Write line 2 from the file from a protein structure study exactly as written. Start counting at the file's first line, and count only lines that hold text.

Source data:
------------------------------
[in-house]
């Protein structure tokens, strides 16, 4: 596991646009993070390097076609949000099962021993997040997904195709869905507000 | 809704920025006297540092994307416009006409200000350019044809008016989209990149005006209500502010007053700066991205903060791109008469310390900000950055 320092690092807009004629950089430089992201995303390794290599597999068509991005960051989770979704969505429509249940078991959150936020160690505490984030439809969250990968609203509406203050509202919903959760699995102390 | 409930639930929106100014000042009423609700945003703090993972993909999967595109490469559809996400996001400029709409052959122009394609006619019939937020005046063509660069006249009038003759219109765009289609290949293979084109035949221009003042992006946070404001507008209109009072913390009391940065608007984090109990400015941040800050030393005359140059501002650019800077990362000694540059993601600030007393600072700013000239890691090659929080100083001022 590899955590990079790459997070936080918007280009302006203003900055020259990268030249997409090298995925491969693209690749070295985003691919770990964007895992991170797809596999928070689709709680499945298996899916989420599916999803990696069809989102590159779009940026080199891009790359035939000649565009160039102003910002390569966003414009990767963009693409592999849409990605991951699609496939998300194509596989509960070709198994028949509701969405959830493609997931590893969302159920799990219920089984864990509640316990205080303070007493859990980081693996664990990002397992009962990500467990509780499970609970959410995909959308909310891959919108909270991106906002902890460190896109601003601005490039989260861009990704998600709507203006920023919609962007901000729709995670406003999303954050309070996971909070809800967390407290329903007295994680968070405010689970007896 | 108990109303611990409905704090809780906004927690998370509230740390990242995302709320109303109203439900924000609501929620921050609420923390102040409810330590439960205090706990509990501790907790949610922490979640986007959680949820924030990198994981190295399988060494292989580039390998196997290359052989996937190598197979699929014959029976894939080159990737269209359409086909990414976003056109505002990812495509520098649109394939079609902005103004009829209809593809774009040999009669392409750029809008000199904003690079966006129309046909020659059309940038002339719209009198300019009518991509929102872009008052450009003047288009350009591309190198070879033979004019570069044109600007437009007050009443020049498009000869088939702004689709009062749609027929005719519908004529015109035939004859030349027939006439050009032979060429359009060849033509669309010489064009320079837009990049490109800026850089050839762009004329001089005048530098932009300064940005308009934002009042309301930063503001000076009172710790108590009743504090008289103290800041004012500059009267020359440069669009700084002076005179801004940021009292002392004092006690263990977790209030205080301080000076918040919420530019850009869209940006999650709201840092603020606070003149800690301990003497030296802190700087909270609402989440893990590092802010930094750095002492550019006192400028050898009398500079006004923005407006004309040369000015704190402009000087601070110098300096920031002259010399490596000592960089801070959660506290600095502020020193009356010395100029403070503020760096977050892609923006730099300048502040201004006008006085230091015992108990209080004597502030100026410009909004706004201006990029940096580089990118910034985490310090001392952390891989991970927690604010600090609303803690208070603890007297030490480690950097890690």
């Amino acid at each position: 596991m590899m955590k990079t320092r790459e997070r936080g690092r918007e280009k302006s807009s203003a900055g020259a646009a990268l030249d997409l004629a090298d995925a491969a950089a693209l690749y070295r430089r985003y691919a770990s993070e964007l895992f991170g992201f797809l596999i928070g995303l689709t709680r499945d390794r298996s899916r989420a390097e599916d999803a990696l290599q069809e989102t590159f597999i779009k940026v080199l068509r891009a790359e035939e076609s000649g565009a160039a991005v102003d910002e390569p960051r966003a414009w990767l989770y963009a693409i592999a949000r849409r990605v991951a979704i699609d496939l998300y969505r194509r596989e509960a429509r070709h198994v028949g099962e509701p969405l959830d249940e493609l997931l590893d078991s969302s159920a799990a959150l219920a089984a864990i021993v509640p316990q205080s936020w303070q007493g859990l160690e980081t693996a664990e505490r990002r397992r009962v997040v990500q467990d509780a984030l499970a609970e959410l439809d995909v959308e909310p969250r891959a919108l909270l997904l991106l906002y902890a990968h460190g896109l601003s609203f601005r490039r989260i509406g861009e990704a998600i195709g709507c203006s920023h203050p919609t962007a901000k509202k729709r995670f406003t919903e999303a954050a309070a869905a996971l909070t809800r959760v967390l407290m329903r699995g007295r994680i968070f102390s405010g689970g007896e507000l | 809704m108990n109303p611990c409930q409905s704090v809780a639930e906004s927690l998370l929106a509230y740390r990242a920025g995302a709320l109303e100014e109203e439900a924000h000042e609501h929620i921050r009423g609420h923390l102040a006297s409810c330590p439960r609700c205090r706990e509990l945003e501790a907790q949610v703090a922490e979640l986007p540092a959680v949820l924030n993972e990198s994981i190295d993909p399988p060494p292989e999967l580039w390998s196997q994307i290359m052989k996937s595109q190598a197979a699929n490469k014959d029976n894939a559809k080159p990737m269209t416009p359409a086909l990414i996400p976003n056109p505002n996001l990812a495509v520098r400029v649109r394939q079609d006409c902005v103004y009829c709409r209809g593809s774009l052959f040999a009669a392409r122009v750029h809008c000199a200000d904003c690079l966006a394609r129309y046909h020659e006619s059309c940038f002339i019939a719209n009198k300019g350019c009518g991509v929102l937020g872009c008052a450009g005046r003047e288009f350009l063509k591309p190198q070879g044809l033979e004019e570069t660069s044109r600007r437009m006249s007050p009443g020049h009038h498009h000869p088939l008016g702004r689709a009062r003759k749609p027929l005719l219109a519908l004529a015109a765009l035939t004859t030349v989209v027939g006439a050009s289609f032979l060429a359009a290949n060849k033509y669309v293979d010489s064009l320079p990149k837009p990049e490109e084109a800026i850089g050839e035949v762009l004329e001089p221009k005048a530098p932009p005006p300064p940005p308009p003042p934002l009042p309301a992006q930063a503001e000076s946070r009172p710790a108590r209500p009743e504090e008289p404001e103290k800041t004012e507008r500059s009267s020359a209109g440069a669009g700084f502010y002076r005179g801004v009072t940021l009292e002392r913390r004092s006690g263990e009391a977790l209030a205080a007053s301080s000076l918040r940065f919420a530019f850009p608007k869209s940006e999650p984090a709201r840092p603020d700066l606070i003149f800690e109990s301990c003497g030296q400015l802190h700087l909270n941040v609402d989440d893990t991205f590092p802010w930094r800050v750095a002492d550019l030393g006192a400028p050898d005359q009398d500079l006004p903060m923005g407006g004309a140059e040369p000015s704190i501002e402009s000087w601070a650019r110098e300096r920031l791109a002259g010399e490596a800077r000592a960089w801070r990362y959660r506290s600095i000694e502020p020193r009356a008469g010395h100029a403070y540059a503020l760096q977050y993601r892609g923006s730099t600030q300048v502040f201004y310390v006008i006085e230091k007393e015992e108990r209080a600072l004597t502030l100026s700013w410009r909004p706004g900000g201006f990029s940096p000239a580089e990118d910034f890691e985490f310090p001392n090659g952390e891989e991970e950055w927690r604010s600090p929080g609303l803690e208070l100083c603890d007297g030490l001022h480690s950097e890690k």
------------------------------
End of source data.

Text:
């Protein structure tokens, strides 16, 4: 596991646009993070390097076609949000099962021993997040997904195709869905507000 | 809704920025006297540092994307416009006409200000350019044809008016989209990149005006209500502010007053700066991205903060791109008469310390900000950055 320092690092807009004629950089430089992201995303390794290599597999068509991005960051989770979704969505429509249940078991959150936020160690505490984030439809969250990968609203509406203050509202919903959760699995102390 | 409930639930929106100014000042009423609700945003703090993972993909999967595109490469559809996400996001400029709409052959122009394609006619019939937020005046063509660069006249009038003759219109765009289609290949293979084109035949221009003042992006946070404001507008209109009072913390009391940065608007984090109990400015941040800050030393005359140059501002650019800077990362000694540059993601600030007393600072700013000239890691090659929080100083001022 590899955590990079790459997070936080918007280009302006203003900055020259990268030249997409090298995925491969693209690749070295985003691919770990964007895992991170797809596999928070689709709680499945298996899916989420599916999803990696069809989102590159779009940026080199891009790359035939000649565009160039102003910002390569966003414009990767963009693409592999849409990605991951699609496939998300194509596989509960070709198994028949509701969405959830493609997931590893969302159920799990219920089984864990509640316990205080303070007493859990980081693996664990990002397992009962990500467990509780499970609970959410995909959308909310891959919108909270991106906002902890460190896109601003601005490039989260861009990704998600709507203006920023919609962007901000729709995670406003999303954050309070996971909070809800967390407290329903007295994680968070405010689970007896 | 108990109303611990409905704090809780906004927690998370509230740390990242995302709320109303109203439900924000609501929620921050609420923390102040409810330590439960205090706990509990501790907790949610922490979640986007959680949820924030990198994981190295399988060494292989580039390998196997290359052989996937190598197979699929014959029976894939080159990737269209359409086909990414976003056109505002990812495509520098649109394939079609902005103004009829209809593809774009040999009669392409750029809008000199904003690079966006129309046909020659059309940038002339719209009198300019009518991509929102872009008052450009003047288009350009591309190198070879033979004019570069044109600007437009007050009443020049498009000869088939702004689709009062749609027929005719519908004529015109035939004859030349027939006439050009032979060429359009060849033509669309010489064009320079837009990049490109800026850089050839762009004329001089005048530098932009300064940005308009934002009042309301930063503001000076009172710790108590009743504090008289103290800041004012500059009267020359440069669009700084002076005179801004940021009292002392004092006690263990977790209030205080301080000076918040919420530019850009869209940006999650709201840092603020606070003149800690301990003497030296802190700087909270609402989440893990590092802010930094750095002492550019006192400028050898009398500079006004923005407006004309040369000015704190402009000087601070110098300096920031002259010399490596000592960089801070959660506290600095502020020193009356010395100029403070503020760096977050892609923006730099300048502040201004006008006085230091015992108990209080004597502030100026410009909004706004201006990029940096580089990118910034985490310090001392952390891989991970927690604010600090609303803690208070603890007297030490480690950097890690």